How to discuss the Tour de France with non-cycling fans

Here are some mainstream comparisons to put the 2021 Tour de France into perspective for the non-cycling fans in your life.

Photo: Getty Images

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It’s July — you know that means, right?

Yep, it’s that time of the year when cycling fans like us are momentarily relevant to the broader world. Yes, my friends, it’s our moment to shine, because we finally get to talk about the Tour de France with our normie friends, co-workers, and family members, who may have heard about the race on television, or seen something about it on Twitter.

I don’t know about you, but I love this part of cycling fandom.

There are no firm rules when discussing cycling with the casuals, other than to be patient and enthusiastic. Think back to the early days of your cycling fandom and remember how this mysterious and complicated sport left you with oh so many questions. Wait, everybody just stops and pees? Remember those cyclists who helped you learn the mysteries of the Tour. And also remember the snobby, stuck-up guy who explained cycling as though it were Tolstoy or math rock.

Don’t be like that guy. We want more people to follow our sport, right?

In my experience of discussing cycling with non-cycling fans, I’ve found it helpful to use comparisons to mainstream sports, video games, or even TV shows, plus the occasional simile and metaphor. Below are a few ones that may help grandpa or Dave from accounting or your football-loving bro appreciate the Tour de France a bit more.

The Tour de France as Mortal Kombat

See the green health bar? Every cyclist has one of those. Photo: NetherRealm studios

As we all know, one of the toughest concepts for non-cyclists to grasp involves the basic strategic element of the sport — drafting, teamwork, breakaways, attacks, etc. There are so many questions that spring from this concept. Wait, how is cycling a team sport? Are the guys in the breakaway going to win? Why doesn’t the yellow jersey just attack from the gun and crush everyone?

Of course, the answer involves explanations of aerodynamics and drafting and the magical 30-percent-energy-savings rule that come from riding in the peloton. I’ve seen plenty of eyes glaze over with boredom during this explanation. So over the past few years, I’ve tried to come up with a simpler one.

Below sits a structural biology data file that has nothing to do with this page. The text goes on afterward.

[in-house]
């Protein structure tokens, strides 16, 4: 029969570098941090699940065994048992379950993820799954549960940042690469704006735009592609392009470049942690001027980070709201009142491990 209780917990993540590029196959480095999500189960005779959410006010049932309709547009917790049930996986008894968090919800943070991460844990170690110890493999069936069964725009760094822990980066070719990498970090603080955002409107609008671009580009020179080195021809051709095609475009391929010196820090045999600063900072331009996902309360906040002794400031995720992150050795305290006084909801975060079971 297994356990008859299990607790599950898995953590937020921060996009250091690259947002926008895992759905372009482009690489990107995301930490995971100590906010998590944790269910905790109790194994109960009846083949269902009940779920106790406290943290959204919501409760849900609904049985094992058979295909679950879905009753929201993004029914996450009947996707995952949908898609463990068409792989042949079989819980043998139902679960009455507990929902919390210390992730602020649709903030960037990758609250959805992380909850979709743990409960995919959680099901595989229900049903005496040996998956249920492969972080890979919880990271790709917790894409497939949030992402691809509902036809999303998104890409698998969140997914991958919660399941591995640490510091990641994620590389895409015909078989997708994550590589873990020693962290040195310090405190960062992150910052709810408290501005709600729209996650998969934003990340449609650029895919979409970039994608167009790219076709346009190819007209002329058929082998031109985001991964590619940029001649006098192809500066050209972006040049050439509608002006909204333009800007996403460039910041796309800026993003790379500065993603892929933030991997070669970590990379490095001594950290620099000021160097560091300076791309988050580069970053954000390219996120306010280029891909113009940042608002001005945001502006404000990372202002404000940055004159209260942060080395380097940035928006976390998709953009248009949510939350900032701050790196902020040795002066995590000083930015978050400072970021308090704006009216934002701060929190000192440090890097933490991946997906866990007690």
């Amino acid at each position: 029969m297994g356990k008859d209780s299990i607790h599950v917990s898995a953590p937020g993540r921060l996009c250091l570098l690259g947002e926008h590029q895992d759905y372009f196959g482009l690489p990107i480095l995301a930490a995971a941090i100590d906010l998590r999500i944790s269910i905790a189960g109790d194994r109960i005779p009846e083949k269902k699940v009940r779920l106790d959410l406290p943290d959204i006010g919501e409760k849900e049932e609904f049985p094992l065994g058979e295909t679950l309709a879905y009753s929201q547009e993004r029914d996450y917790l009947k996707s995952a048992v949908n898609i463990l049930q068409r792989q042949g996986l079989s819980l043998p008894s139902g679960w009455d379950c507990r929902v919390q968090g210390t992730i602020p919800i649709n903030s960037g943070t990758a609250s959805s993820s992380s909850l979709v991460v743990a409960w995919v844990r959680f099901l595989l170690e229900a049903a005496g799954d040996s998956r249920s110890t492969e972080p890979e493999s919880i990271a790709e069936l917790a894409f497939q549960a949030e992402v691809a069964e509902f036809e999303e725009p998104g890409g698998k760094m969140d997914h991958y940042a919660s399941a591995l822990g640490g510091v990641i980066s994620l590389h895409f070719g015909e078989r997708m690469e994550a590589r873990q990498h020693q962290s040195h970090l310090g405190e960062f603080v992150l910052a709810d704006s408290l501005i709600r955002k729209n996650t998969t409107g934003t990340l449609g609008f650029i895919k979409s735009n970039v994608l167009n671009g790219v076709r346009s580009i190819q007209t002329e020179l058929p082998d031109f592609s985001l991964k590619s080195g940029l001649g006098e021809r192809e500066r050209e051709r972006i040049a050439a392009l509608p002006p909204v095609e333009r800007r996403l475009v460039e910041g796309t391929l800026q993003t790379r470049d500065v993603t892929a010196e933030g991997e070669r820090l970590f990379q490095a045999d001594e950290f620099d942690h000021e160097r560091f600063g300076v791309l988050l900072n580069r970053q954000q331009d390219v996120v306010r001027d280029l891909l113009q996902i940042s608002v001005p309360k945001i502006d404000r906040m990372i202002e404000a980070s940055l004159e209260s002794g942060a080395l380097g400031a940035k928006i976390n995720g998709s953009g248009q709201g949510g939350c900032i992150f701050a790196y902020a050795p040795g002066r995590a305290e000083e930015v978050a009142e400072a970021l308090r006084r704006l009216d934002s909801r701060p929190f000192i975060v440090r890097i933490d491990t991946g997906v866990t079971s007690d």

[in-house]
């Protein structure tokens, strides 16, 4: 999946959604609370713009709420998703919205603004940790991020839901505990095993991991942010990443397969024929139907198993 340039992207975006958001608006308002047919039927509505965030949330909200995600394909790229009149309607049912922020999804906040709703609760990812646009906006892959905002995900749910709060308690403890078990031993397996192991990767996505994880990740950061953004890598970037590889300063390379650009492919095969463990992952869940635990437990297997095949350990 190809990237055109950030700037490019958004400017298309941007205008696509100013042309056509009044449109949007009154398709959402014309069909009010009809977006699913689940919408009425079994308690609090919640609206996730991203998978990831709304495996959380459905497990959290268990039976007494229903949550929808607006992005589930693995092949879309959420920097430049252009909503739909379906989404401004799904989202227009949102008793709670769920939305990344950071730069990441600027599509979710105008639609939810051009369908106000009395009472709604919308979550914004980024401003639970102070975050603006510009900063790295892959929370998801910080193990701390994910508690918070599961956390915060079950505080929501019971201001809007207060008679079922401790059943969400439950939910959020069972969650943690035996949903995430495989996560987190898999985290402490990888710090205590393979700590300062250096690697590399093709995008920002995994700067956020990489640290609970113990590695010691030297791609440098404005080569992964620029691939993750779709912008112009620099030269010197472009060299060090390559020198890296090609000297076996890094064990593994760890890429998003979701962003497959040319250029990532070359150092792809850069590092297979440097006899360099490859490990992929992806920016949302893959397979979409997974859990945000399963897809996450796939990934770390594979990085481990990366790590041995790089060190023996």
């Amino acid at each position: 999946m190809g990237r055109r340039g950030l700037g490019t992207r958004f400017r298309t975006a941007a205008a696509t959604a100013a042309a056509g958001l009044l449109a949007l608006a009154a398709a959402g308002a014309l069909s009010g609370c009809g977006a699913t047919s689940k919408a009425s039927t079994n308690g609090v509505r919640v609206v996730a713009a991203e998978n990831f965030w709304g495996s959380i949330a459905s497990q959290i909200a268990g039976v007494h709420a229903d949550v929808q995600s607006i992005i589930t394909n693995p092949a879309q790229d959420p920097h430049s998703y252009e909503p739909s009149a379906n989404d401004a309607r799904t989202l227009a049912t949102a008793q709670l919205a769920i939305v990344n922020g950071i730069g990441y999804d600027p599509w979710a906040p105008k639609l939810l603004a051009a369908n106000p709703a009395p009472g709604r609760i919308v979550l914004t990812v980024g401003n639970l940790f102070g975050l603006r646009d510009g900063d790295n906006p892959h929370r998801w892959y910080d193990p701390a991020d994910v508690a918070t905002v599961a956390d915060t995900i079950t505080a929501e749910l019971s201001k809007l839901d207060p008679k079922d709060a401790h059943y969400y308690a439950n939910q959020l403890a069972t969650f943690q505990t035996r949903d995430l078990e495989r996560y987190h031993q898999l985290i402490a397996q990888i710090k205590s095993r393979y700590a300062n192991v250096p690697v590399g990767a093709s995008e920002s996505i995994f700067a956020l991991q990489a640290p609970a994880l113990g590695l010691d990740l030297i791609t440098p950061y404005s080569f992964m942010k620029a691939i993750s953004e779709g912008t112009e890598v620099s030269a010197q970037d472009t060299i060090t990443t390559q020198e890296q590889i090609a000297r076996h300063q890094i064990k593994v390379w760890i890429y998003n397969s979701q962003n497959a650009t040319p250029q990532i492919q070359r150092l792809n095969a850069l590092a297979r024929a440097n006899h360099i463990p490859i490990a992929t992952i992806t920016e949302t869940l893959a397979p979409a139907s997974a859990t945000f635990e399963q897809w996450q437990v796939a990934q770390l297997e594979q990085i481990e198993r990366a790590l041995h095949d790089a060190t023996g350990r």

Here goes. I’ve compared the Tour de France to the video game Mortal Kombat.

Bear with me, everyone.

As well all know, in Mortal Kombat, our avatar has a green health bar above his head, and the more punches and kicks he takes, the health bar wears down, until the health bar is toast, and our avatar is brutally decapitated by some hideous monster. When watching the Tour de France, I tell my non-cyclist friends to envision this green health bar above the heads of every cyclist in the race. Not all health bars are the same size, of course, and the riders who have the biggest health bars — due to a blend of natural talent, training, etc. — are the ones who are earmarked to try and win the GC.

The Tour de France is just like a video game, only a bit longer. Photo: Chris Graythen/Getty Images

Every stage of the Tour de France is simply too long and too hard for any single rider to break away and win from the gun — his health bar will evaporate long before the line. And that’s why everyone rides in the peloton. In the peloton, a rider’s health bar is unaffected. But the moment he puts his nose out into the wind, a rider’s green health bar starts ticking down. Accelerations, attacks, strong pulls on the front — these moves are the proverbial punches and kicks to the face that wears down a rider’s health bar at a faster rate.

This general concept can help people understand the race’s strategy, like teamwork, breakaways, chases, etc. The key is to milk that health bar as long as possible, all the way to the line. Teammates sacrifice their health bars to protect the health bar of their team leader. Doomed breakaway riders willingly give up their health bars to force rival teams to burn their own health bars to chase.

Of course, we know our sport to be far more complicated than the Mortal Kombat health bar, but you get my drift here.

The Tour de France as a 4th of July parade

You’ve probably fielded questions about the biggest story of the Tour de France’s opening week — the enormous pileup caused by the careless spectator on stage 1. This situation is likely to cause a normal person’s head to explode from confusion. Wait, a fan took out the whole race and they kept racing?

Fans are back at the Tour de France! Photo: Michael Steele/Getty Images

Sure, every few years some maniac in a mankini storms the field during the Super Bowl — but if the fan tackles Tom Brady, the game stops! Not so in cycling.

I did an interview with NPR the other day about the crash, and the interviewer wanted to know why fans would attend a sporting contest and not be cognizant that the event was going by. Why not put barriers between the fans and the road? The world’s best cyclists are on the road, so why aren’t people paying attention?

It clued me into a cycling fact that mainstream folks may not understand. Those millions and millions of fans who attend the Tour de France — very few of them are hardcore sports fans, as we Americans would define the term. Take a packed NFL stadium — my guess is that more than half of the fans in attendance could name the quarterbacks for each team. That’s not the case at the Tour, and that’s because the sporting side of the Tour de France is a small element of its attraction to the French public.

Fourth of July Parade
This is our closest version of the Tour de France. Photo: Flickr Creative Commons